This morning, I gave in to fear. I got out of bed, and felt like the gyroscope in my head was seriously out of alignment – I was dizzy, and the vertigo I’d felt a year ago seemed to have come back. We were planning a day trip to Boston to watch the Marathon (my daughter Robin runs the last mile with her friend Julie, and this year invited her friend Anna to run with her), and I took Alison aside and told her I was a little concerned about my ability to get around, feeling so unsteady. She convinced me that we could work around it, and it would all be fine.
We went out to breakfast, and when we got back, just getting from the car to the house I felt really shaky and ill, and I told Alison I didn’t think I would join them. All I wanted to do was lie down and sleep, and I thought it was important to listen to my body.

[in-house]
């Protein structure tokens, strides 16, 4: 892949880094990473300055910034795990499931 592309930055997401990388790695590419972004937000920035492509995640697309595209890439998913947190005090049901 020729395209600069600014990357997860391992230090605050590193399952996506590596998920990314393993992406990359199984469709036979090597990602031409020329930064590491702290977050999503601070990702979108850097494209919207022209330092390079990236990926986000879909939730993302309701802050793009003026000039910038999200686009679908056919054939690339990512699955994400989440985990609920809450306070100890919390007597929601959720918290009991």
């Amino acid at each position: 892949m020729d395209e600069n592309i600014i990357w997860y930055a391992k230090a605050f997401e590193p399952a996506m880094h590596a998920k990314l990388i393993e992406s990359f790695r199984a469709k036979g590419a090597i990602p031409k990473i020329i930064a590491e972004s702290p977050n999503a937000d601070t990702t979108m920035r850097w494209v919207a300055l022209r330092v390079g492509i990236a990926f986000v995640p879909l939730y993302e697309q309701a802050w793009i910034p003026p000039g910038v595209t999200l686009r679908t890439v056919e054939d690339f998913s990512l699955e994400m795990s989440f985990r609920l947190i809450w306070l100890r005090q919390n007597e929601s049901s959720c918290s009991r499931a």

I slept for two hours, then dozed off and on, got up for a little nosh, and lay back down with a book, again dozing off and on. I definitely felt better, though there was still a little vertigo. I sat in a lawn chair out in the sun, and it came to me that I’d given in to fear – fear that I would fall down, fear that I would hold others back for having to accommodate my disability, fear, I guess, of acting like a person with MS. Fear that is, by the way, completely in my own head.
John Wayne said something to the effect that courage was being scared to death, but saddling up anyway. Just as I resolved to take better care of myself, and to do whatever I can to regain the mobility and endurance I have temporarily lost, so too I now resolve not to let fear in again. I am a person with MS, which brings certain disabilities. I will not apologize for them. Others can choose to walk a little slower to be with me, or they can choose not to. But I will not remove myself from life out of the fear of inconveniencing them. I’ll do what I want – you can come along or not.